Re: Maybe a stupid question
On Tue, Oct 19, 2004 at 03:58:20PM -0300, Peter Cordes wrote:
> It's a fast CPU (significantly faster than Athlon), with SSE2, and with
> good power-saving when idle. (Down to 22W max at 1GHz, from 89W max at max
> speed.) It's not like it's crippled in 32bit mode.
Yeah is sure does make for one nice x86 system, even in 32bit mode.
> Hmm, you mean route all your net traffic through vmware? That's so crazy
> it just might work. (I wrote the paragraph below about the kernel-userspace
> boundary before I read this carefully...) Maybe vmware even wouldn't be
> needed if UML can talk to hardware. Anyone care to comment on getting Linux
> under vmware to talk to hardware?
You can't. It only talks to virtual hardware (or real usb hardware
through virtual usb connections or real scsi devices through a virtual
scsi adapter). Now if only it could talk to real pci devices through a
virtual pci bus people could use odd pci hardware with windows in
> I'd say having to use ndiswrapper is totally stupid, but I guess there's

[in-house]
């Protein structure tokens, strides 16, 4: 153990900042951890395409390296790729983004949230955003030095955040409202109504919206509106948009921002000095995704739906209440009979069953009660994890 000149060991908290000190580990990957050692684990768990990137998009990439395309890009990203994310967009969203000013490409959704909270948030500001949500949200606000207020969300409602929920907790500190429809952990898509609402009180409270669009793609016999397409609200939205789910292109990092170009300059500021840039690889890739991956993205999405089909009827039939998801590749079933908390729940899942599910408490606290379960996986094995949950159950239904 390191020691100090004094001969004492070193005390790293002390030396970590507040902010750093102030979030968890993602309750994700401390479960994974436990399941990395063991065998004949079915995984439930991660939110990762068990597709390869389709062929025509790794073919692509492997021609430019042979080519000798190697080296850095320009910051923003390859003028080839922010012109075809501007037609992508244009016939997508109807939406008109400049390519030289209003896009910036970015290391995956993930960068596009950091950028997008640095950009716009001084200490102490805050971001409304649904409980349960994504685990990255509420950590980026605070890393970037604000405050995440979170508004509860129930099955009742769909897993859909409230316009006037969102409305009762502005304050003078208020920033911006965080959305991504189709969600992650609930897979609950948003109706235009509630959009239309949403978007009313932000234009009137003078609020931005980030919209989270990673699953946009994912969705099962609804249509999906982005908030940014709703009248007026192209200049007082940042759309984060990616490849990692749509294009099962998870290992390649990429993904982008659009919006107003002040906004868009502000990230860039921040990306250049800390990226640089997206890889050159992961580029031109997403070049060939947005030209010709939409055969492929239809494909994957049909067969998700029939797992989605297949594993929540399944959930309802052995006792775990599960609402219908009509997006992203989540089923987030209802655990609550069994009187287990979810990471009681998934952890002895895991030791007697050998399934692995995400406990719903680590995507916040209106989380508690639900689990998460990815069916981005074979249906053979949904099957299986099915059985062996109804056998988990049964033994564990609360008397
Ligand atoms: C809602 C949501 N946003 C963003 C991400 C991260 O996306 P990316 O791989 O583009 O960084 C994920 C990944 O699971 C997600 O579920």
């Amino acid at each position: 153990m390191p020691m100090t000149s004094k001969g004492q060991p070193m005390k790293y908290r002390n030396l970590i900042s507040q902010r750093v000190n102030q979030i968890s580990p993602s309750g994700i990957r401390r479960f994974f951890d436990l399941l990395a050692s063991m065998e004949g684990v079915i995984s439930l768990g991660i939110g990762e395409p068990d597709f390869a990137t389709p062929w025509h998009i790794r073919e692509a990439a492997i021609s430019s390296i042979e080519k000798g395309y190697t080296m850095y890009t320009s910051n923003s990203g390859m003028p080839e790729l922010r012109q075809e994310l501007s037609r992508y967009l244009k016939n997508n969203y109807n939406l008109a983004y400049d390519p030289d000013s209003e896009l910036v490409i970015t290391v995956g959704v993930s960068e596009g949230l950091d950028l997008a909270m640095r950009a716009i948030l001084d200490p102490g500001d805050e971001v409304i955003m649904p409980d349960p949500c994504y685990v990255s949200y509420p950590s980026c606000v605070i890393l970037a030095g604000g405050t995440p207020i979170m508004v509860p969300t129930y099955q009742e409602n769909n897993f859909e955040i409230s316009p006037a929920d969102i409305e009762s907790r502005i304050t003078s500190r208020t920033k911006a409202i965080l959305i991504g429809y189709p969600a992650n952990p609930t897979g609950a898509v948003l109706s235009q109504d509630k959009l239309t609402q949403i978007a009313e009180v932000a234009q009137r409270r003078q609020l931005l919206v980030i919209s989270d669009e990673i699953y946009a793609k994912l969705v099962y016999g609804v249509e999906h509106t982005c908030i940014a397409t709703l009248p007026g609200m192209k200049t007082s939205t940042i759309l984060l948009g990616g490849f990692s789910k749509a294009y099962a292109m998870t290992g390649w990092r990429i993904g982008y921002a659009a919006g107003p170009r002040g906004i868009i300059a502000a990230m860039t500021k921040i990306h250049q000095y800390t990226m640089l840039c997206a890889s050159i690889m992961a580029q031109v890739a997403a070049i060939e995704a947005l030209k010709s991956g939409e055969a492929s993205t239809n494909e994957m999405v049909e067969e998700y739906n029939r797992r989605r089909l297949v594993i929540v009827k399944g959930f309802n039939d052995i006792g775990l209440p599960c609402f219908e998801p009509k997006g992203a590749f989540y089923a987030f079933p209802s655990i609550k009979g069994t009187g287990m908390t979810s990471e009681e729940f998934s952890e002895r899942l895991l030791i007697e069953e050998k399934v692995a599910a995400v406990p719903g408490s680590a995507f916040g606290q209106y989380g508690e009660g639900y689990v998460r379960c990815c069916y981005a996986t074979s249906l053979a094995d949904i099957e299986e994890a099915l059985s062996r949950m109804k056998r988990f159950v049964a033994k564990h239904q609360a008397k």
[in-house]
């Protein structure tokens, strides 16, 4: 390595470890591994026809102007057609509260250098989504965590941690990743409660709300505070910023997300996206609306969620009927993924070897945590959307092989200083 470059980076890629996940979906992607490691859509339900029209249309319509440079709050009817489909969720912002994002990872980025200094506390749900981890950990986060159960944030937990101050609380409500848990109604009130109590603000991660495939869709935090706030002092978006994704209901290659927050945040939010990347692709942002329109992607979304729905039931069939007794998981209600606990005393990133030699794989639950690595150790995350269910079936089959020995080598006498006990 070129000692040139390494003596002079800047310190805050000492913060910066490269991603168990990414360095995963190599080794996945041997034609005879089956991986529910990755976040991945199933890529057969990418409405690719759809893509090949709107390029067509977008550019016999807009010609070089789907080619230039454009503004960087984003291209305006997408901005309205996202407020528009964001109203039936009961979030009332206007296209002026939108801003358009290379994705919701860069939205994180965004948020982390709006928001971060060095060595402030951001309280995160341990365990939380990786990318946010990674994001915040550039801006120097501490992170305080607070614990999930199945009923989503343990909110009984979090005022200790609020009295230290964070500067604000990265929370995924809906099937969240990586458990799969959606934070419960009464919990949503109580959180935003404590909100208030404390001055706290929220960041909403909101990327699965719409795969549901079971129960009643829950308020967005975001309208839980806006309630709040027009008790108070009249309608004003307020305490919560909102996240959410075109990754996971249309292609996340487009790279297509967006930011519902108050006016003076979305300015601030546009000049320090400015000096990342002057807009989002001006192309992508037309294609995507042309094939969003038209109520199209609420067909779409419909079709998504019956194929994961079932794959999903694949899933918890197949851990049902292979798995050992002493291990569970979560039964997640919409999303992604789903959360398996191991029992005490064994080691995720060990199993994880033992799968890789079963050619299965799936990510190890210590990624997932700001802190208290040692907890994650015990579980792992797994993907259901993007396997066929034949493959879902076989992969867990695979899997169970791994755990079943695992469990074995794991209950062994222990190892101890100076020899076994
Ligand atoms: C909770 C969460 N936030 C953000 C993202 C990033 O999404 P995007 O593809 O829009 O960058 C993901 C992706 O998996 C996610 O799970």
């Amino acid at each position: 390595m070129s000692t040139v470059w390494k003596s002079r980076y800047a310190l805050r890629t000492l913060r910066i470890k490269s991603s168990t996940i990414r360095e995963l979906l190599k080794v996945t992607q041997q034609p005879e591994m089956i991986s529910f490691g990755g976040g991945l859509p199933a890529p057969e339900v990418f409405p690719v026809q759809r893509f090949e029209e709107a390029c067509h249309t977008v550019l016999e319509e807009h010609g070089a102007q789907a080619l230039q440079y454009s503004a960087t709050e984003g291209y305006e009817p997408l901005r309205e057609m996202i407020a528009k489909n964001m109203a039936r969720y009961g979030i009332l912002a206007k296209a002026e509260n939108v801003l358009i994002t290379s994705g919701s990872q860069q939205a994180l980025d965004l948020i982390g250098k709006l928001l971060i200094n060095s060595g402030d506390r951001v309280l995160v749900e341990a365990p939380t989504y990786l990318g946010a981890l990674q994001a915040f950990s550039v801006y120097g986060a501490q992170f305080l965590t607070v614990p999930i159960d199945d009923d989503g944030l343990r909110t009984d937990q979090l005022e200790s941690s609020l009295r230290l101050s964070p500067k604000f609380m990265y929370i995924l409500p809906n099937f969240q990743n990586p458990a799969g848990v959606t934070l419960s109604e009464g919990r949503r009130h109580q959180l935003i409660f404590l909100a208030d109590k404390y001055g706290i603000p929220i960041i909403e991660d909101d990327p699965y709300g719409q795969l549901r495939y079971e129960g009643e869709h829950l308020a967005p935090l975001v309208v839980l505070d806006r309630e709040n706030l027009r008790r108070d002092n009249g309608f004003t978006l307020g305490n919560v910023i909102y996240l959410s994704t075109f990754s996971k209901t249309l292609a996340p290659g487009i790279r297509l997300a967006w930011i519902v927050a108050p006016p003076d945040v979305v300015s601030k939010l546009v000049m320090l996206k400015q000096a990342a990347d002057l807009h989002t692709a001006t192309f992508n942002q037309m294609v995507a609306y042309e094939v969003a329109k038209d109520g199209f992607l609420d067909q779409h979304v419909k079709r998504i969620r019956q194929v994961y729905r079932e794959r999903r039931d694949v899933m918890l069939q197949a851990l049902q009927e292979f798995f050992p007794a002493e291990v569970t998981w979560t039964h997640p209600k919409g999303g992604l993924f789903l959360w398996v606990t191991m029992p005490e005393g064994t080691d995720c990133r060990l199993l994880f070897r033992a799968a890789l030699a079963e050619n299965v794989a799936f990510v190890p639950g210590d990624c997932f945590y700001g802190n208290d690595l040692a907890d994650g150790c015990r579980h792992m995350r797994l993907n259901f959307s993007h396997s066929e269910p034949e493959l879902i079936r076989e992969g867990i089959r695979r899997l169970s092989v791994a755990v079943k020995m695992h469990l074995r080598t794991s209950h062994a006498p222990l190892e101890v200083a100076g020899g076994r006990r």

> not much choice in AMD64 laptops at this point :(
There is 'buy a supported pcmcia card' :)
> the kernel-user boundary is well definined and has a limited number of
> system calls. The in-kernel stuff is constantly changing with new kernel
> releases, and probably would be harder to wrap in an emulation layer.
> (Besides, in-kernel function calls don't go through a context switch
> normally, and you'd have to introduce that, or put an x86 emulator like
> bochs in the kernel if you wanted to actually run 32bit code.) Perhaps
> pre-translating the ia32 code to amd64 code, like what gcj can do for java
> binaries -> machine code, would be better.
Well perhaps someone can come up with a way to make ndiswrappers work in
64bit mode using bounce buffers for anything above 4G (which is like
never on a laptop at this time). I don't actually know the internals
involved so I could be completely crazy here. :)
> It all boils down to open souce: good and flexible, closed source: bad and
> limiting. Depending on binary-only drivers from anyone puts you at their
> mercy. But you probably already knew that and didn't need me to lecture
Well broadcom seems to be no help so far for wireless specs.